Sealers, Paints and Stains 101 for Concrete Patios
Choose the right sealant to keep your patio in tiptop shape.
When concrete patios are left to their own devices, nature may compromise durability and appearance. Winter freezing/thawing cycles could create cracks and flaking, and UV rays may whitewash the surface. Sealing your patio will help prevent this, deter stains and revive appearance with the color of your choice.
Read on to learn if a sealer, paint or stain is best for your concrete patio's maintenance and your desired aesthetic.
Sealer Pros and Cons
There are two ways to use sealers on your concrete patio. One is as a standalone sealer over bare concrete. The other is to use the sealer on top of a concrete stain or paint, says Kerri Schlenker, Rust-Oleum brand manager for high performance coatings. "A stain isn't going to offer protection, only color, so the sealer over it would protect the color and the concrete in general," she says.
Sealers that are film-forming (meaning they leave a sheen on the surface) come in two types — solvent-based and water-based. According to ChemMasters, a manufacturer of concrete coatings, solvent-based sealers are high gloss and darken concrete, while water-based sealers are low gloss with minimal darkening and/or color change.
If you'd like stain protection from food, fire/water features or flower pots and planters, choose a film-forming sealer. However, one drawback is because these sealers form a film, they may create a slippery surface on the concrete. Consider them for stamped concrete and broom-finished concrete patios. And to prevent the sealer from yellowing your concrete due to excessive UV exposure, look for a film-forming sealer with UV stable resin.
A second class of sealer is known as a penetrating sealer, or a water-repellent sealer. This type seeps into the concrete surface and is best for smooth concrete and broom-finished concrete. Penetrating sealers will offer freeze/thaw protection and, of course, prevent water absorption, but do not offer stain protection. Penetrating sealers give a matte finish to concrete and do not add slippage to the surface.
Both film-forming and water-based sealers come in acrylic and epoxy varieties. Generally, epoxy sealers are applied to extremely high-traffic areas and to prevent chemical spills because they offer excellent protection. Acrylic sealers are often used to block water penetration for residential applications and decorative concrete.
Keep in mind that applying any solvent-based sealer will require chemical clean-up, while water-based are easier to clean with soap and water. Choosing which type can be a tradeoff between long-term maintenance and ease of application. Schlenker says that the "easiest product to use and apply is water- or latex-based, but an oil-based or solvent-based [product] will last longer over time, requiring less maintenance."
Paint Pros and Cons
Concrete paints share similarities with paints for other applications in that they come in two types: oil-based or water-based/latex varieties. Oil-based paints are more durable, but take longer to dry, have higher odor/VOC levels and require paint thinner to clean up. Water-based/latex paints are not as durable, but have faster dry times, are more eco-friendly and can be cleaned up with soap and water.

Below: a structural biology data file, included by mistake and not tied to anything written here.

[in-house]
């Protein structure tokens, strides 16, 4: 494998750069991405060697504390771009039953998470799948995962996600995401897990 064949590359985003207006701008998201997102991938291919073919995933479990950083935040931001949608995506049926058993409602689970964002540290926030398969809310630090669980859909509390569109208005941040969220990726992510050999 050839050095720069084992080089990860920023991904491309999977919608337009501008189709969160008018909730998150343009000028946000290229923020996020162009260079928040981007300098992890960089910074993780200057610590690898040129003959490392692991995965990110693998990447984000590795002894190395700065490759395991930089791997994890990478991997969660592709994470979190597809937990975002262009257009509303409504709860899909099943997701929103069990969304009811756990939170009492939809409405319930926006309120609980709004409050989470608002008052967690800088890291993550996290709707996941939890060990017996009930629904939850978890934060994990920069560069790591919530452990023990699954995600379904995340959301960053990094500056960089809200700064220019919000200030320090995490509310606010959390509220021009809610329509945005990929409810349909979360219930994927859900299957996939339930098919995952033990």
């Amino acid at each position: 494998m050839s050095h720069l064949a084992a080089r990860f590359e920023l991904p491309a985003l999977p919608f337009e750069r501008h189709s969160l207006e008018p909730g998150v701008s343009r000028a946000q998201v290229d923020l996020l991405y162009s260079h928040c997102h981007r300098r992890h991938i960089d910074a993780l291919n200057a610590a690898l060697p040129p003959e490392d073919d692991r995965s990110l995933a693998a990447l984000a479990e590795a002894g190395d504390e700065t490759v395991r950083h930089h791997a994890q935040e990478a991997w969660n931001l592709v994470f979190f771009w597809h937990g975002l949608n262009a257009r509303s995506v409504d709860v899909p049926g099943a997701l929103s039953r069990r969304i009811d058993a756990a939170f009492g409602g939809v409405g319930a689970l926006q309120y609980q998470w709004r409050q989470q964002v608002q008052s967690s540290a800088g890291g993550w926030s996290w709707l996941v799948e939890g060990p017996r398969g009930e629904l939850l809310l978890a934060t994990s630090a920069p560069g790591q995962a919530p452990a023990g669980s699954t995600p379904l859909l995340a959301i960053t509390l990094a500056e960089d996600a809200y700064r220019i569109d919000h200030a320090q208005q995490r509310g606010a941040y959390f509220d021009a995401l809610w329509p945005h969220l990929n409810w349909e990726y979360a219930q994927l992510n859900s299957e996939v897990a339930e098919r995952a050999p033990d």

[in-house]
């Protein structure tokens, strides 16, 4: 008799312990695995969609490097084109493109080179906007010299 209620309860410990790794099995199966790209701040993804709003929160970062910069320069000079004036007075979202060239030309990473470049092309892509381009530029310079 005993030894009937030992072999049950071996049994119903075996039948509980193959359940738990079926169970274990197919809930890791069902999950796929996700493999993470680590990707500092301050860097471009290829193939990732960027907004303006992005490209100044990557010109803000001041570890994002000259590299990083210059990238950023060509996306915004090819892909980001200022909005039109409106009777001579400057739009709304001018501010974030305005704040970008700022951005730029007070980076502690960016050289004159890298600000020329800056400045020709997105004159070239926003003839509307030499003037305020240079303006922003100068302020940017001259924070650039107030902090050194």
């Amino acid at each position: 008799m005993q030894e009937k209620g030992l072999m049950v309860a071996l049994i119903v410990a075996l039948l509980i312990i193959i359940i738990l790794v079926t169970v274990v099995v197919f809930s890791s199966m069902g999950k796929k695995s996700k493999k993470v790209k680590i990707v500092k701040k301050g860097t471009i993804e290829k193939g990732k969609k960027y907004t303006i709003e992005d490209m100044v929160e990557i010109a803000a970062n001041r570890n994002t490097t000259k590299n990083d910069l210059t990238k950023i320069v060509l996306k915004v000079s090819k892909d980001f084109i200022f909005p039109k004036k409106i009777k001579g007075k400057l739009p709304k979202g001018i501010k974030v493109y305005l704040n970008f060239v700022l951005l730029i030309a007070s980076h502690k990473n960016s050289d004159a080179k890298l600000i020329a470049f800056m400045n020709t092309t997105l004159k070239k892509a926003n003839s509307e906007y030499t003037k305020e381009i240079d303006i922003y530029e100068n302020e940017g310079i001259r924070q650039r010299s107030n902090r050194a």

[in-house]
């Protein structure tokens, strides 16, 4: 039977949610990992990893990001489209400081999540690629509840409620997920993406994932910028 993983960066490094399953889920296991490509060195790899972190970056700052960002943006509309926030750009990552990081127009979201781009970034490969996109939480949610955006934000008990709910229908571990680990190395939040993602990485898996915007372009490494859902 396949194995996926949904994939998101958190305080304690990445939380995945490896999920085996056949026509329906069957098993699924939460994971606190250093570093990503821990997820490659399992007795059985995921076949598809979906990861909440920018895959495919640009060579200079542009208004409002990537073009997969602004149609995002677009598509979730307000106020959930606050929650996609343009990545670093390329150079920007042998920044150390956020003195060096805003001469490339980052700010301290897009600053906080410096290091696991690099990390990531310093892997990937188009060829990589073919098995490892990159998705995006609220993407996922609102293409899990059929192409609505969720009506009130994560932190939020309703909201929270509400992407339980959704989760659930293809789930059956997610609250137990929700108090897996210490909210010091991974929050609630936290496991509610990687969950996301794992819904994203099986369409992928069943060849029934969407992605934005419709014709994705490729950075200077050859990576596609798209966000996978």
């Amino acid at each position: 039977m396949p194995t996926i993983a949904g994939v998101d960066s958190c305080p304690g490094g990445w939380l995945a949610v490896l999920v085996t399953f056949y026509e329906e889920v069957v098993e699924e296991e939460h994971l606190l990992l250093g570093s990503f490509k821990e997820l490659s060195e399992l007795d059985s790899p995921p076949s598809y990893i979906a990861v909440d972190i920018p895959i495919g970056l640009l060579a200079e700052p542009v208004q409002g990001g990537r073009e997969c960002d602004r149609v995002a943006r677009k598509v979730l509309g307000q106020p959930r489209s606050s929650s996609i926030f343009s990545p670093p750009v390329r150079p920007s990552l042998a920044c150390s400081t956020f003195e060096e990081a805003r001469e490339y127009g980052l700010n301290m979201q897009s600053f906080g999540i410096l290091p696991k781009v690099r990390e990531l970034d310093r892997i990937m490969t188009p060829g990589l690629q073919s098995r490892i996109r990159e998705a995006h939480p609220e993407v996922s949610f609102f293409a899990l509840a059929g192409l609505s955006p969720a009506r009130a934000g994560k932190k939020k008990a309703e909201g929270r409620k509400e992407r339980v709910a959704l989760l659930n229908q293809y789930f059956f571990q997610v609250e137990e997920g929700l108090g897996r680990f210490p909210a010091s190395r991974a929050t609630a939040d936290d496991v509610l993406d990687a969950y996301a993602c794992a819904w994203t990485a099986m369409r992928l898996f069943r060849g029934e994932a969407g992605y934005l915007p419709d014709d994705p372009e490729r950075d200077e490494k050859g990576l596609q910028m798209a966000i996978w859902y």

A major pro of paints is that they come in many different colors, not just natural tints, so you can completely customize your outdoor flooring. However, know that paints do require reapplication and may peel or flake, especially if the patio is exposed to full sun, precipitation and foot traffic.
Stain Pros and Cons
While sealers mainly darken a concrete patio's appearance and paints turn the surface completely opaque, stains offer a middle ground with a variety of colorful tones and textures dependent upon application. They come in two types: acid-based chemical and water-based acrylic. Both will permanently apply color to your concrete patio.
An acid-based stain etches the surface of the concrete, allowing the color to penetrate so it won't fade or chip, according to The Concrete Network. These stains are limited to a color palette of earth tones, like browns, terracotta and pastel blue-green. Water-based acid stains will also permanently bond to concrete, but are available in a wider variety of colors, from black to translucent shades.
Generally, acid stains are a multi-step process and more complex than applying a sealer or paint. When paired with concrete dyes, almost any color or pattern you desire is achievable, turning your concrete patio into artwork. Dyes, which are not chemically reactive but still seep permanently into the concrete's pores, dry quicker than an acid-stain and take less clean-up. Because of this, careful application is required.
Note that one major drawback to stains is that they won't hide existing imperfections in your concrete, such as cracks. They should also be applied to clean surfaces because any existing sealers, grease or dirt on your concrete will make for a patchy application. After stains are applied, they must be sealed for further protection. Often, a sealer must be reapplied every few years for long-term color maintenance.
Ultimately, when choosing among a sealer, paint or stain, consider your level of DIY expertise, project time commitment, how often you'd like to do routine maintenance and your desired color and design for your patio. These preferences will guide you to choose the best sealant for your patio.